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Envelope sent from asylum seekers to members of the Flotillas of Hope

Date: 2003
Overall: 110 x 220 mm
Medium: Paper
Credit Line: ANMM Collection Gift from Ruth Boydell
Object Name: Envelope
Object No: 00045118

User Terms

    This envelope contained a letter from asylum seekers on the Pacific island of Nauru to members of the Flotillas of Hope expedition. Flotillas of Hope was a convoy of two yachts EUREKA and ONE OFF that sailed from Australia in 2004 to deliver gifts and messages of support to 264 asylum seekers detained on Nauru as part of the Australian Government's Pacific Solution (2001-2008).
    SignificanceThis envelope is significant in documenting the correspondence between Flotillas of Hope leaders and asylum seekers detained on Nauru. It highlights the importance of the Flotilla's journey to challenge Australian government policies and negative attitudes towards asylum seekers.
    HistoryOn 26 August 2001 the Norwegian cargo ship MV TAMPA made international headlines when its crew rescued 433 asylum seekers from their stricken fishing boat, PALAPA 1, in the Indian Ocean.

    Under pressure from some of the desperate asylum seekers TAMPA's Captain, Arne Rinnan, headed for the offshore Australian territory of Christmas Island. TAMPA was denied permission to enter Australian waters. When some passengers became unconscious Captain Rinnan issued a mayday signal and sailed toward Christmas Island. TAMPA was boarded by Australian special forces who ordered the ship to turn around.

    Following an intense political stand-off the asylum seekers, who were mainly from Afghanistan, were transferred to the Royal Australian Navy ship HMAS MANOORA. They were taken to New Zealand, where many were later granted asylum, and also the tiny Pacific island of Nauru.

    The detention centre on Nauru was established as part of the Australian Government's controversial Pacific Solution (2001-2008). This aimed to prevent refugees from reaching Australian territory, where they could legally claim asylum, to detain them in cooperating foreign countries while their status was assessed. A small number of asylum seekers were eventually granted refugee status and resettled in Australia.

    The TAMPA crisis attracted extensive media coverage in Australia and overseas and ignited public debate about asylum seekers, border protection and safety of life at sea. The issue of border protection dominated the November 2001 Federal election campaign and the incumbent Liberal Party was re-elected. Leader John Howard famously claimed: 'We will decide who comes to this country and the circumstances in which they come.'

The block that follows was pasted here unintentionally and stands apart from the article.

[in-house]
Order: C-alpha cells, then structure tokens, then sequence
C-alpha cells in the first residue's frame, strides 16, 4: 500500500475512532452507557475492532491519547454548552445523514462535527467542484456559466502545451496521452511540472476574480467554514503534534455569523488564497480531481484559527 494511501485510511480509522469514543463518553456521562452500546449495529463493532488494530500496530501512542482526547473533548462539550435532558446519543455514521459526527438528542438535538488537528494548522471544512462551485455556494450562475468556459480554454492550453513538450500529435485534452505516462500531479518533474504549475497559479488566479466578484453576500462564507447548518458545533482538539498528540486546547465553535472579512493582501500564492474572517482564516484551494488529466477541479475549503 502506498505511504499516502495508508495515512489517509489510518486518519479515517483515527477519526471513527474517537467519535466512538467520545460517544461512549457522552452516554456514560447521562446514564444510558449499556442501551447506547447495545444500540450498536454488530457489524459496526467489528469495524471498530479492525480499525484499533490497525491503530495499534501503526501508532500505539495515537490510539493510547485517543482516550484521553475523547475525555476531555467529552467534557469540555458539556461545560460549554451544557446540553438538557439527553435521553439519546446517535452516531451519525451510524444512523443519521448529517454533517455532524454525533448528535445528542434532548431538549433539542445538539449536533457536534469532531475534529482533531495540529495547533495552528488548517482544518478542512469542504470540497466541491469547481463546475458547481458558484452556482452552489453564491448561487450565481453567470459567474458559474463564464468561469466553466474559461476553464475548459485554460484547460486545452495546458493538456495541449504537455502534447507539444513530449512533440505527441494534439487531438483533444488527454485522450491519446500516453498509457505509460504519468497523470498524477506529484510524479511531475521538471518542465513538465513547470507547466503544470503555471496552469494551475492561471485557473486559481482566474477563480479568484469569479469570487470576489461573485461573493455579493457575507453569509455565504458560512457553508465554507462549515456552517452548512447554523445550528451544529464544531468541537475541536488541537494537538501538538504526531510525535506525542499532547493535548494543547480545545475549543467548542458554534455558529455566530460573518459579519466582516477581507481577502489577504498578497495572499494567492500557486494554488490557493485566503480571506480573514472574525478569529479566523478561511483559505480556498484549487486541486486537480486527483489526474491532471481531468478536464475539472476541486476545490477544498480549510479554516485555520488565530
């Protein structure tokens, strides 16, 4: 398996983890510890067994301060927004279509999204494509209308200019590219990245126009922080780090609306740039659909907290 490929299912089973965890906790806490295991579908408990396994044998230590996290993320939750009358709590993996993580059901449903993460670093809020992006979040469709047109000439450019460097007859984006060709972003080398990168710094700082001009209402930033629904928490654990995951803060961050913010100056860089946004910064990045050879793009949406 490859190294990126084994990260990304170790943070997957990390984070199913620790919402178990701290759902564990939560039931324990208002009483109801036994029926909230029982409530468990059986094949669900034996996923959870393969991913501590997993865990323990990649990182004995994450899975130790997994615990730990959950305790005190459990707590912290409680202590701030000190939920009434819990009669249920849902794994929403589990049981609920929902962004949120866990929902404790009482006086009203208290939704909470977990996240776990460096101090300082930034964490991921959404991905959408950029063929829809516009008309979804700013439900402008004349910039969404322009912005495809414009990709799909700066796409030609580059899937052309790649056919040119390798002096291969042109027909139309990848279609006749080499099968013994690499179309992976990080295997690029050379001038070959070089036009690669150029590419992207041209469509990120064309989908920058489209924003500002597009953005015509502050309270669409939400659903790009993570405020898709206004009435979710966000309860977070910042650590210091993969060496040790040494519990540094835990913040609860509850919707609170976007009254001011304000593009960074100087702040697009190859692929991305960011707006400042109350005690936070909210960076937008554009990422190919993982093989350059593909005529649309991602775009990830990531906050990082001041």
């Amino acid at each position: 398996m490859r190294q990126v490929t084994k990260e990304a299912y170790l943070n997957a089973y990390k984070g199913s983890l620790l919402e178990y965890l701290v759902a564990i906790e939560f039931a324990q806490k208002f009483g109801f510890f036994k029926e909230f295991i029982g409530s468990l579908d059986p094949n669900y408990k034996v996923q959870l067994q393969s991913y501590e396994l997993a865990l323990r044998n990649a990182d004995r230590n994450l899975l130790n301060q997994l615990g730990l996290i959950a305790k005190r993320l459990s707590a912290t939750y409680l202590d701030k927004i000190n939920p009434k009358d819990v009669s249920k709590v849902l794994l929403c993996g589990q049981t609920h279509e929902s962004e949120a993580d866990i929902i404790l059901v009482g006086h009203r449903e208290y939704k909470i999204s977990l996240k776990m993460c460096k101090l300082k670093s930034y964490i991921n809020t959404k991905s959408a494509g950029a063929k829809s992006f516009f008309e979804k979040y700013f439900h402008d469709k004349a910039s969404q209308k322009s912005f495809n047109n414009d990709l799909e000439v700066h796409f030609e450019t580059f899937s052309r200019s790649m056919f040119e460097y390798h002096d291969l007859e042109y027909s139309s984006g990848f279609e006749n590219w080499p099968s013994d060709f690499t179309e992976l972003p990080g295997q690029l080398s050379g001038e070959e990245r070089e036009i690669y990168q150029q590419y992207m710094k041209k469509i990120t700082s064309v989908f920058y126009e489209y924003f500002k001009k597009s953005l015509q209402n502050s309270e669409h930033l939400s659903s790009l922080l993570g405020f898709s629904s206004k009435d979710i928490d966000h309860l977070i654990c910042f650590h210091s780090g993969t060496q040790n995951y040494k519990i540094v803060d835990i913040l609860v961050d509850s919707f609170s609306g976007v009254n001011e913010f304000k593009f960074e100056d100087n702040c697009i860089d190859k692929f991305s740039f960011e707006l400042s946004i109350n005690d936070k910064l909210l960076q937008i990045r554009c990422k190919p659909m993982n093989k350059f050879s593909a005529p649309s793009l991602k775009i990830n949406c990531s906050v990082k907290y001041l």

In 2003 Ruth Boydell and Steve Georgopoulos, lecturers at Newcastle TAFE, devised a plan to raise public awareness of the Pacific Solution and reassure asylum seekers on Nauru that many Australians did not agree with this policy. Their idea was to launch Flotillas of Hope, a seaborne protest that would sail from Australia in May 2004 and arrive in Nauru on 20 June 2004 (World Refugee Day). The Flotilla carried a 'Cargo of Hope' - toys, educational and recreational items, a generator for the country's hospital and messages of support.

    The Flotilla consisted of two vessels, the one-masted sailing boat EUREKA and the gaff rigged timber vessel ONE OFF. The crew included Ruth, Steve and five other people recruited via the internet and activist groups. The Flotilla was launched from Pyrmont Point in Sydney and docked in Newcastle, Coffs Harbour, Brisbane and the Solomon Islands before entering Nauruan waters. Here the boats were intercepted and turned back by six Nauru Customs vessels. Although the Flotilla failed to deliver its gifts, the expedition received an extraordinary amount of publicity, including pieces in French newspaper Le Monde and on the BBC and ABC Pacific. Laptop computers and satellite phones on board kept the Australian and global media informed of the Flotilla's progress.
    Additional Titles

    Assigned title: Envelope from asylum seekers to Flotilla of Hope

    Web title: Envelope sent from asylum seekers to members of the Flotillas of Hope

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